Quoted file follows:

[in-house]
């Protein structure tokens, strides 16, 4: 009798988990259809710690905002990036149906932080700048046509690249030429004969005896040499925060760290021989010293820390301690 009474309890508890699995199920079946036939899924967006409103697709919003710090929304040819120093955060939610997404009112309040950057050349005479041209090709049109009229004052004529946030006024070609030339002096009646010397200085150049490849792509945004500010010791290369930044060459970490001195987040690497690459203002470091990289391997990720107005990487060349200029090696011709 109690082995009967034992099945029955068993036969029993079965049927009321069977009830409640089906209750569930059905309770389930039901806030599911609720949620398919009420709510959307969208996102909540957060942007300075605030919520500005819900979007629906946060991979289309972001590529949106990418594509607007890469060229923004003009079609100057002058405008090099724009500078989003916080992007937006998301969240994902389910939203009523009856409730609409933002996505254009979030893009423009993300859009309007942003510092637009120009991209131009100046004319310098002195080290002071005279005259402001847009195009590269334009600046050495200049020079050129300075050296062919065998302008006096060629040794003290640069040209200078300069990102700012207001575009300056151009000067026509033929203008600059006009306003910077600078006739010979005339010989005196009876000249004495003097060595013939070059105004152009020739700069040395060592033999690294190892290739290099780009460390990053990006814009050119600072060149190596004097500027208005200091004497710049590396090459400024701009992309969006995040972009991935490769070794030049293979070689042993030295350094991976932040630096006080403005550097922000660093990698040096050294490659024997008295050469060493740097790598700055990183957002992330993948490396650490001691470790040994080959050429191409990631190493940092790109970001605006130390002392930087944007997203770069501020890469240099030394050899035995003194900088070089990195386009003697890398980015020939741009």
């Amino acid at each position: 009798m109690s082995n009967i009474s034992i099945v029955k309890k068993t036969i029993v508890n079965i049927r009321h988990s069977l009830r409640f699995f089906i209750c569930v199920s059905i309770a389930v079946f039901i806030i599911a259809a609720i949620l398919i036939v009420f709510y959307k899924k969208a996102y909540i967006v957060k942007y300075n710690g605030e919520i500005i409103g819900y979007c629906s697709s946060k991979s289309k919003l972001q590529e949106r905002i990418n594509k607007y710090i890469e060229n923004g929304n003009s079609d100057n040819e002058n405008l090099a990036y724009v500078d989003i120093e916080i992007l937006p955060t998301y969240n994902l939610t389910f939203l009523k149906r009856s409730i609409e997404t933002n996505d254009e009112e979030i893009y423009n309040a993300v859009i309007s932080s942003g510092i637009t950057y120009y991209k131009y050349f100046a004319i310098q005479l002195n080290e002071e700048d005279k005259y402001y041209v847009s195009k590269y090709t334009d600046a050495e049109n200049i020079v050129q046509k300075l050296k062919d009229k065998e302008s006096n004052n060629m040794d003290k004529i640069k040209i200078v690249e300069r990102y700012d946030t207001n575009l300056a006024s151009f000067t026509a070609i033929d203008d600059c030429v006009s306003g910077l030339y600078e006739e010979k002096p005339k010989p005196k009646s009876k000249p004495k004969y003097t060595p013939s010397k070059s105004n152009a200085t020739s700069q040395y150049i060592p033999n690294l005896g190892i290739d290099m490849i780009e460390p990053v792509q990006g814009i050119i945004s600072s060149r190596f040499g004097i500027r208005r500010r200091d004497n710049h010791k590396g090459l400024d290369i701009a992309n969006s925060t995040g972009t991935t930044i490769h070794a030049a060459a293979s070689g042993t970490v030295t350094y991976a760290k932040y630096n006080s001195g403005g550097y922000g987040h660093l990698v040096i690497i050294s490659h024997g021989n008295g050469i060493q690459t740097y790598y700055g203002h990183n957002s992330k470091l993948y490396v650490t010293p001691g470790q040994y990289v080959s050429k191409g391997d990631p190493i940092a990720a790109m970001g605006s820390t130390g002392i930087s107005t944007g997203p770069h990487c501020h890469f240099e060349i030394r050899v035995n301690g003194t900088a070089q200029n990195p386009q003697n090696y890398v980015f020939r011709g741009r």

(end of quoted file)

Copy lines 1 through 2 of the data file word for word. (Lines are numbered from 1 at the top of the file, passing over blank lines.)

[in-house]
């Protein structure tokens, strides 16, 4: 009798988990259809710690905002990036149906932080700048046509690249030429004969005896040499925060760290021989010293820390301690 009474309890508890699995199920079946036939899924967006409103697709919003710090929304040819120093955060939610997404009112309040950057050349005479041209090709049109009229004052004529946030006024070609030339002096009646010397200085150049490849792509945004500010010791290369930044060459970490001195987040690497690459203002470091990289391997990720107005990487060349200029090696011709 109690082995009967034992099945029955068993036969029993079965049927009321069977009830409640089906209750569930059905309770389930039901806030599911609720949620398919009420709510959307969208996102909540957060942007300075605030919520500005819900979007629906946060991979289309972001590529949106990418594509607007890469060229923004003009079609100057002058405008090099724009500078989003916080992007937006998301969240994902389910939203009523009856409730609409933002996505254009979030893009423009993300859009309007942003510092637009120009991209131009100046004319310098002195080290002071005279005259402001847009195009590269334009600046050495200049020079050129300075050296062919065998302008006096060629040794003290640069040209200078300069990102700012207001575009300056151009000067026509033929203008600059006009306003910077600078006739010979005339010989005196009876000249004495003097060595013939070059105004152009020739700069040395060592033999690294190892290739290099780009460390990053990006814009050119600072060149190596004097500027208005200091004497710049590396090459400024701009992309969006995040972009991935490769070794030049293979070689042993030295350094991976932040630096006080403005550097922000660093990698040096050294490659024997008295050469060493740097790598700055990183957002992330993948490396650490001691470790040994080959050429191409990631190493940092790109970001605006130390002392930087944007997203770069501020890469240099030394050899035995003194900088070089990195386009003697890398980015020939741009």